• Distinctive unit insignia, manufactured in metal and enamel and worn on the uniform by all personnel of the organization, usually are based on the elements of the design of the coat of arms, historic badge, or shoulder sleeve insignia. Thus, the organizational flag (color) and the distinctive unit insignia include the same design elements. Usually they incorporate the organization’s motto. Distinctive unit insignia may be traced to the use of metal and enamel badges authorized to be worn instead of cloth badges during the War with Spain. The type of distinctive insignia currently in use was first authorized in the 1920s for regiments and some other units. As in the case of shoulder sleeve insignia, the authorization expanded as changes in Army organization took place.
  • Heraldic items today, as in the past, serve to distinguish specific organizations and their members and are significant factors in Army esprit de corps.


Glossary of Lineage TermsEdit

  • Activate. To transfer a constituted Regular Army or Army Reserve unit from the inactive to the active rolls of the United States Army. The unit is usually stationed at a specific location and assigned personnel and equipment at this time; however, a unit may be active at zero strength -- that is, without personnel or equipment.
  • Allot. To allocate a unit to one of the components of the United States Army. The present components are the Regular Army (RA), the Army National Guard (ARNG), and the Army Reserve (AR), formerly known as the Organized Reserves and Organized Reserve Corps. During World War I units were also allotted to the National Army, and during World War II the Army of the United States. An Army National Guard unit is usually further allotted to a particular state or group of states. A unit may be withdrawn from any component except the Army National Guard and allotted to another; the new allotment, however, does not change the history, lineage, and honors of the unit.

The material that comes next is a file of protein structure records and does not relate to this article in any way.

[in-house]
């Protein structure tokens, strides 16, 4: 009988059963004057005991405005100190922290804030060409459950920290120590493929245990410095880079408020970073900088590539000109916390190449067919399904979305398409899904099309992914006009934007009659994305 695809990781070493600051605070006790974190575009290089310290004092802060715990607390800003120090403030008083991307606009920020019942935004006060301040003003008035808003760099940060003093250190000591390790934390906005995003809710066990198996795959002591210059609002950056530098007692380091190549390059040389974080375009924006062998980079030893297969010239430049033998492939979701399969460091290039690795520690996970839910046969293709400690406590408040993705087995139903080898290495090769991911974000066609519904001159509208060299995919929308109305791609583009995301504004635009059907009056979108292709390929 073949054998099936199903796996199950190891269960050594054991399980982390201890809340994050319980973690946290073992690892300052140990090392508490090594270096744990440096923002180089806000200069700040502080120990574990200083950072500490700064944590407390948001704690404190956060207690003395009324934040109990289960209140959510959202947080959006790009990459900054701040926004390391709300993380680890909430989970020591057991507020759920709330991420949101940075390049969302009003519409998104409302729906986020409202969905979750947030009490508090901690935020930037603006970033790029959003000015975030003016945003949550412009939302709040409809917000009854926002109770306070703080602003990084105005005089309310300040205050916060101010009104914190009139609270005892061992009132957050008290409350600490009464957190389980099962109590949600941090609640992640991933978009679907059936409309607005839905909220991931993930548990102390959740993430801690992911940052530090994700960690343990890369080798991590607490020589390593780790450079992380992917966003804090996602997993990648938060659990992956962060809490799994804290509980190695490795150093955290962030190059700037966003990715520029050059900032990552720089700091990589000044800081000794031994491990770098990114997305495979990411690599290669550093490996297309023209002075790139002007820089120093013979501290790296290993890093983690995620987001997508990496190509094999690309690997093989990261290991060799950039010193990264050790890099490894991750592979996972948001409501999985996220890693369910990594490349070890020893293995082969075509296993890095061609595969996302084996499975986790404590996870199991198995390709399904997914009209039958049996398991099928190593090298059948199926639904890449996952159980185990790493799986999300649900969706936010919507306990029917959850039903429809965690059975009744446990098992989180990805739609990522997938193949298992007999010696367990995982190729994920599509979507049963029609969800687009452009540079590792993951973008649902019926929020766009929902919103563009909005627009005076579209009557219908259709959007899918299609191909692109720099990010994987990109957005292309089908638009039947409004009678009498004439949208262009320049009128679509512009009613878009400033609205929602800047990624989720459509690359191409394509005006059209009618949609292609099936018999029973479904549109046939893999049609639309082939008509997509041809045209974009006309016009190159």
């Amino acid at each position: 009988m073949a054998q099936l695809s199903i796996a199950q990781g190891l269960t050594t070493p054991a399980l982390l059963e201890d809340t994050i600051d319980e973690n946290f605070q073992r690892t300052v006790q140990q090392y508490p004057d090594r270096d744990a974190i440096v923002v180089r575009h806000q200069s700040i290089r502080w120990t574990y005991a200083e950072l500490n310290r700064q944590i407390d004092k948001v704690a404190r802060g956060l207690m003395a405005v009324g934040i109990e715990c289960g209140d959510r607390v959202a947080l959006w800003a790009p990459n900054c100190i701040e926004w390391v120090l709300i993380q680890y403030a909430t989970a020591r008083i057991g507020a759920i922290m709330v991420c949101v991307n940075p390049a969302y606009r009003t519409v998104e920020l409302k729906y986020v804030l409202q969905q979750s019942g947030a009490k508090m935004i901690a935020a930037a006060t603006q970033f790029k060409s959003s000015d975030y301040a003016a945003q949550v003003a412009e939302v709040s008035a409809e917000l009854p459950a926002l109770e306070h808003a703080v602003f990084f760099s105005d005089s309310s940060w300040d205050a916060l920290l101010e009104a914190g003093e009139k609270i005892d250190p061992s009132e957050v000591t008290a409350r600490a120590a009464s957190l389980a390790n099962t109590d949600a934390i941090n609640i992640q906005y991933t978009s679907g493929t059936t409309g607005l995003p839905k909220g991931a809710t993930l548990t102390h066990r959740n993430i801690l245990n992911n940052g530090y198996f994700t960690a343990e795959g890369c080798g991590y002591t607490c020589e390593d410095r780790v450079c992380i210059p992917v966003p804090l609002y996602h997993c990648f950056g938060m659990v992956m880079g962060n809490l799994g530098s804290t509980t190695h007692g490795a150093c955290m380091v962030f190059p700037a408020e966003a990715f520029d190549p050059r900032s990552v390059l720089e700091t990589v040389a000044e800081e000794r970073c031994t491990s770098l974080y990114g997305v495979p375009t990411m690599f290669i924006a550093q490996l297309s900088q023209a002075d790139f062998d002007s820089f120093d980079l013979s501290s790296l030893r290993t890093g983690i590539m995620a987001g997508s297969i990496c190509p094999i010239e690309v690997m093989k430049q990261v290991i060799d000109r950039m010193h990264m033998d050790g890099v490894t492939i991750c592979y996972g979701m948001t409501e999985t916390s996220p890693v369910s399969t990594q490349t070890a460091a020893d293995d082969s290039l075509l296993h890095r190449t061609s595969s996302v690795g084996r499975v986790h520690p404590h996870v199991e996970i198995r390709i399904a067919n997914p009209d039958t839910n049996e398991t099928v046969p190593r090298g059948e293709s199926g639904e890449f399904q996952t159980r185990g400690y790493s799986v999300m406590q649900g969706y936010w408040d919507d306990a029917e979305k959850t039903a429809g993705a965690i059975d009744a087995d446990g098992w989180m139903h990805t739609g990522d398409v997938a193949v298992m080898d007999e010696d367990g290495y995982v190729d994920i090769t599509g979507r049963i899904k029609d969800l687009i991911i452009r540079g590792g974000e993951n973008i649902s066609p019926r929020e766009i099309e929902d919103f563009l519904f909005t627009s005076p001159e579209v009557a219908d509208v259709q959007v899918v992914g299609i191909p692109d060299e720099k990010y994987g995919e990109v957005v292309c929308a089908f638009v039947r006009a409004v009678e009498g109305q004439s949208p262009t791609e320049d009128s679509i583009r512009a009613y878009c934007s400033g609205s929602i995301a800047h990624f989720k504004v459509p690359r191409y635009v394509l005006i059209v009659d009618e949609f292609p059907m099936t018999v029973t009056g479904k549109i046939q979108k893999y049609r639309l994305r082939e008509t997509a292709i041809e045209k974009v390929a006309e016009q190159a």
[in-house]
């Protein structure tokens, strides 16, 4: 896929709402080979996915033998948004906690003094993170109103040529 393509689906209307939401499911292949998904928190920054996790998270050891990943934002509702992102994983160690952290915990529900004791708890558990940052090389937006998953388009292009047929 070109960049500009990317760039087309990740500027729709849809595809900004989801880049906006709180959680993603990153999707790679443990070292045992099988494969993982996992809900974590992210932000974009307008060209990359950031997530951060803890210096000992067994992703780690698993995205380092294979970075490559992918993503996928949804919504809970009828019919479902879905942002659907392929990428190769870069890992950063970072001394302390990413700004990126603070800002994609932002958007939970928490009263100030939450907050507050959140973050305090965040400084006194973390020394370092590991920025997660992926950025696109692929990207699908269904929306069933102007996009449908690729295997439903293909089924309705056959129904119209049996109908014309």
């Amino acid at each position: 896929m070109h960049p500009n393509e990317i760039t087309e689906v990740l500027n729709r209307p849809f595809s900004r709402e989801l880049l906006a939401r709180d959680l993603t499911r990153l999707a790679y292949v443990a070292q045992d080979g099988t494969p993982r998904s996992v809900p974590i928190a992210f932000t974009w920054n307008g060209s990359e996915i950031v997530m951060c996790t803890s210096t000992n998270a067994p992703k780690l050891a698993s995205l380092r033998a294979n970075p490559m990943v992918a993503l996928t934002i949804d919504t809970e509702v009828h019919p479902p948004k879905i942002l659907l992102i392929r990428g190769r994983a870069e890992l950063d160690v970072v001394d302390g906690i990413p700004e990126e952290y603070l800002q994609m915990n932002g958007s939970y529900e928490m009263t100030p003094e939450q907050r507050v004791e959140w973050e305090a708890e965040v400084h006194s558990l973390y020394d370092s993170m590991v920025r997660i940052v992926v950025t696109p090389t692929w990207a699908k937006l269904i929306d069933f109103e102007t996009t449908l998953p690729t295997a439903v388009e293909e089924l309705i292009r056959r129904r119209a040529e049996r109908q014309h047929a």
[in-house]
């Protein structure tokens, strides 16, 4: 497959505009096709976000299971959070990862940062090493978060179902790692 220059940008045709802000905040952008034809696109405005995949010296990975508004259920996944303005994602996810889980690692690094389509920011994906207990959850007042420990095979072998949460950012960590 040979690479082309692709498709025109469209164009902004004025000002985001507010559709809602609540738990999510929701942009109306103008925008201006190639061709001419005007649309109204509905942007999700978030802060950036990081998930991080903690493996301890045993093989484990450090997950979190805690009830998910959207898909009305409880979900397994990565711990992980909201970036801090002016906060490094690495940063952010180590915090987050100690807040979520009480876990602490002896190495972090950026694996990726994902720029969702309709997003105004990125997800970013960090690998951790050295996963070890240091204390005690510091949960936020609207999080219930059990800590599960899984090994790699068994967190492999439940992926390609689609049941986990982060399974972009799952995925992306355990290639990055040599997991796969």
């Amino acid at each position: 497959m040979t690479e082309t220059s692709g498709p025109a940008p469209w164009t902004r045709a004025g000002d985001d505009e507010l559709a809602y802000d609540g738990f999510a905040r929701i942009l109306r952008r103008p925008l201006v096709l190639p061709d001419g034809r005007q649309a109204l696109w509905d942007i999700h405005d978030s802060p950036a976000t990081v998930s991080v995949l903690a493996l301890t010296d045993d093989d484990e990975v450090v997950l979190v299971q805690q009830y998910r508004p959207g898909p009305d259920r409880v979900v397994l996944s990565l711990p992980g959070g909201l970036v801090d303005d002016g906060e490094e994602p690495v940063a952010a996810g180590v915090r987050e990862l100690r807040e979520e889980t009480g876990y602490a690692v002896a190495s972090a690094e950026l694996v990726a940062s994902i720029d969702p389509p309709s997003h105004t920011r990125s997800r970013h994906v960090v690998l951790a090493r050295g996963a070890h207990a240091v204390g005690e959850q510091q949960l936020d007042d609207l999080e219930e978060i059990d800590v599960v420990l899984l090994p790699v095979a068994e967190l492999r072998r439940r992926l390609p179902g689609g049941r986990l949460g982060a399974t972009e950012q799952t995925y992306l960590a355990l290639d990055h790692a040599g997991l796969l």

• Assign. To make a unit part of a larger organization and place it under that organization's command and control until it is relieved from the assignment. As a rule, only assignments to divisions and separate combined arms brigades are shown in unit lineages.
  • Consolidate To merge two or more units into a single unit. The unit may retain the designation of one of the former units or it may have a new designation, but it inherits the history, lineage, and honors of all of the former units. In the nineteenth century, consolidation was frequently a merger of several under-strength units to form one full-strength unit. At the present time, in the Regular Army and the Army Reserve, units are usually consolidated when they are inactive or when only one of the units is active; therefore, personnel and equipment are seldom involved. In the Army National Guard, on the other hand, active units are often consolidated and their personnel are combined in the new unit.
  • Constitute. To place the designation of a new unit on the official rolls of the United States Army.
  • Convert. To transfer a unit from one branch of the Army to another -- for example, from infantry to armor. Such a change always requires a redesignation; however, there is no break in the historical continuity of the unit. Active as well as inactive units may be converted, but if the unit is active, it must also be reorganized under a new table of organization and equipment (TOE).
  • Demobilize. To remove the designation of a unit from the official rolls of the Army. If the unit is active, it must also be inactivated. This term is used in unit lineages only when referring to the period during and immediately after World War I.
  • Designation. The official name of a unit, consisting usually of a number, a branch or function, and a command echelon, e.g., 145th Medical Battalion, 353d Civil Affairs Command, 1st Cavalry Division. Additional descriptive terms may appear in parentheses, but such parenthetical identifications are not part of the unit's official designation.